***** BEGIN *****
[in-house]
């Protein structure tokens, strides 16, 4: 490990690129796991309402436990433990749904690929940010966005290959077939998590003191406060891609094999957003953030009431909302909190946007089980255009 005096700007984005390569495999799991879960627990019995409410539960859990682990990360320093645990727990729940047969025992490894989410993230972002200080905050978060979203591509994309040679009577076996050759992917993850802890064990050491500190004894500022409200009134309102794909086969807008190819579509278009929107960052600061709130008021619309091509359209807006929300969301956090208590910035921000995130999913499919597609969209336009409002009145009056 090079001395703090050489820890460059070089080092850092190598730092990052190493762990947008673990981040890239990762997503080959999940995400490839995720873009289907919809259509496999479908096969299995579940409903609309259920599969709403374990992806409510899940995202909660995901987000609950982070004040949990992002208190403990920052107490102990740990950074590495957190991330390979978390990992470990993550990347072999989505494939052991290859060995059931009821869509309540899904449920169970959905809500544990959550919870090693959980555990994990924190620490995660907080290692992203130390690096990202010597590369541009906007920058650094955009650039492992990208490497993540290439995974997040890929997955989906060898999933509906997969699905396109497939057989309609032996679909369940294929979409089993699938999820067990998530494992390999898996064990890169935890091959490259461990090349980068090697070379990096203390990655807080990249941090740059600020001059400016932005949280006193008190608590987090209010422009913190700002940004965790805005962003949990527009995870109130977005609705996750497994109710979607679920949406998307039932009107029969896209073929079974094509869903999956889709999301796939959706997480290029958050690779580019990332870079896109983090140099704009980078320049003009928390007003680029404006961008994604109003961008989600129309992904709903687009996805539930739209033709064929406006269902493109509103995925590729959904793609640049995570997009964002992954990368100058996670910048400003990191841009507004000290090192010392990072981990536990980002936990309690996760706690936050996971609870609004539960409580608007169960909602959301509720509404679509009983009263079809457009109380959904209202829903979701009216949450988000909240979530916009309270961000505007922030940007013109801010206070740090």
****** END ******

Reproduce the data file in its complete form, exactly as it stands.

[in-house]
């Protein structure tokens, strides 16, 4: 490990690129796991309402436990433990749904690929940010966005290959077939998590003191406060891609094999957003953030009431909302909190946007089980255009 005096700007984005390569495999799991879960627990019995409410539960859990682990990360320093645990727990729940047969025992490894989410993230972002200080905050978060979203591509994309040679009577076996050759992917993850802890064990050491500190004894500022409200009134309102794909086969807008190819579509278009929107960052600061709130008021619309091509359209807006929300969301956090208590910035921000995130999913499919597609969209336009409002009145009056 090079001395703090050489820890460059070089080092850092190598730092990052190493762990947008673990981040890239990762997503080959999940995400490839995720873009289907919809259509496999479908096969299995579940409903609309259920599969709403374990992806409510899940995202909660995901987000609950982070004040949990992002208190403990920052107490102990740990950074590495957190991330390979978390990992470990993550990347072999989505494939052991290859060995059931009821869509309540899904449920169970959905809500544990959550919870090693959980555990994990924190620490995660907080290692992203130390690096990202010597590369541009906007920058650094955009650039492992990208490497993540290439995974997040890929997955989906060898999933509906997969699905396109497939057989309609032996679909369940294929979409089993699938999820067990998530494992390999898996064990890169935890091959490259461990090349980068090697070379990096203390990655807080990249941090740059600020001059400016932005949280006193008190608590987090209010422009913190700002940004965790805005962003949990527009995870109130977005609705996750497994109710979607679920949406998307039932009107029969896209073929079974094509869903999956889709999301796939959706997480290029958050690779580019990332870079896109983090140099704009980078320049003009928390007003680029404006961008994604109003961008989600129309992904709903687009996805539930739209033709064929406006269902493109509103995925590729959904793609640049995570997009964002992954990368100058996670910048400003990191841009507004000290090192010392990072981990536990980002936990309690996760706690936050996971609870609004539960409580608007169960909602959301509720509404679509009983009263079809457009109380959904209202829903979701009216949450988000909240979530916009309270961000505007922030940007013109801010206070740090």